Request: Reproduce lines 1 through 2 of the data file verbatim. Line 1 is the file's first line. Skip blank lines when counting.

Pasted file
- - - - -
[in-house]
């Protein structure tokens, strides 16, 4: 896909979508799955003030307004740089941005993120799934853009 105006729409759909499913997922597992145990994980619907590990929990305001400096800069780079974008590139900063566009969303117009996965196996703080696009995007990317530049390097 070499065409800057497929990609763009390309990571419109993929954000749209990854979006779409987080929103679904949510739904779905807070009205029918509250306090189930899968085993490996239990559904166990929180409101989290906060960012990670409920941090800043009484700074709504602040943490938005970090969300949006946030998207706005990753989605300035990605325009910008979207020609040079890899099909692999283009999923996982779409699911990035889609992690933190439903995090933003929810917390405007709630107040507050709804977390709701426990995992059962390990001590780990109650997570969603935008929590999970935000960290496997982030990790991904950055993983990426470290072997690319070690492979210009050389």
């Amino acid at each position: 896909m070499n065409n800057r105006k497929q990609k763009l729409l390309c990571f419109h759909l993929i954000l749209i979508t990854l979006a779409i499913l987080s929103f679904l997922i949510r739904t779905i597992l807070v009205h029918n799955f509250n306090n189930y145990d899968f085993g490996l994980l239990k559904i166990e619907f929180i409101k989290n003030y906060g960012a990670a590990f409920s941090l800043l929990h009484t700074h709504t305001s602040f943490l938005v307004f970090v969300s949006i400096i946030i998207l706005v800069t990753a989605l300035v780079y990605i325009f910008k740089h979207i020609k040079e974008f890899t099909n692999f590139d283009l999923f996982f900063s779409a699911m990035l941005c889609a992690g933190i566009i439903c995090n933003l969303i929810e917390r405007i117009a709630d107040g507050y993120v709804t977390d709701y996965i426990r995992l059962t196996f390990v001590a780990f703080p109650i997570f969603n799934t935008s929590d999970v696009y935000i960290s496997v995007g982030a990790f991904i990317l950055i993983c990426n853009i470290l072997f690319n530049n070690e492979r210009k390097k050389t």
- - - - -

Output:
[in-house]
């Protein structure tokens, strides 16, 4: 896909979508799955003030307004740089941005993120799934853009 105006729409759909499913997922597992145990994980619907590990929990305001400096800069780079974008590139900063566009969303117009996965196996703080696009995007990317530049390097 070499065409800057497929990609763009390309990571419109993929954000749209990854979006779409987080929103679904949510739904779905807070009205029918509250306090189930899968085993490996239990559904166990929180409101989290906060960012990670409920941090800043009484700074709504602040943490938005970090969300949006946030998207706005990753989605300035990605325009910008979207020609040079890899099909692999283009999923996982779409699911990035889609992690933190439903995090933003929810917390405007709630107040507050709804977390709701426990995992059962390990001590780990109650997570969603935008929590999970935000960290496997982030990790991904950055993983990426470290072997690319070690492979210009050389």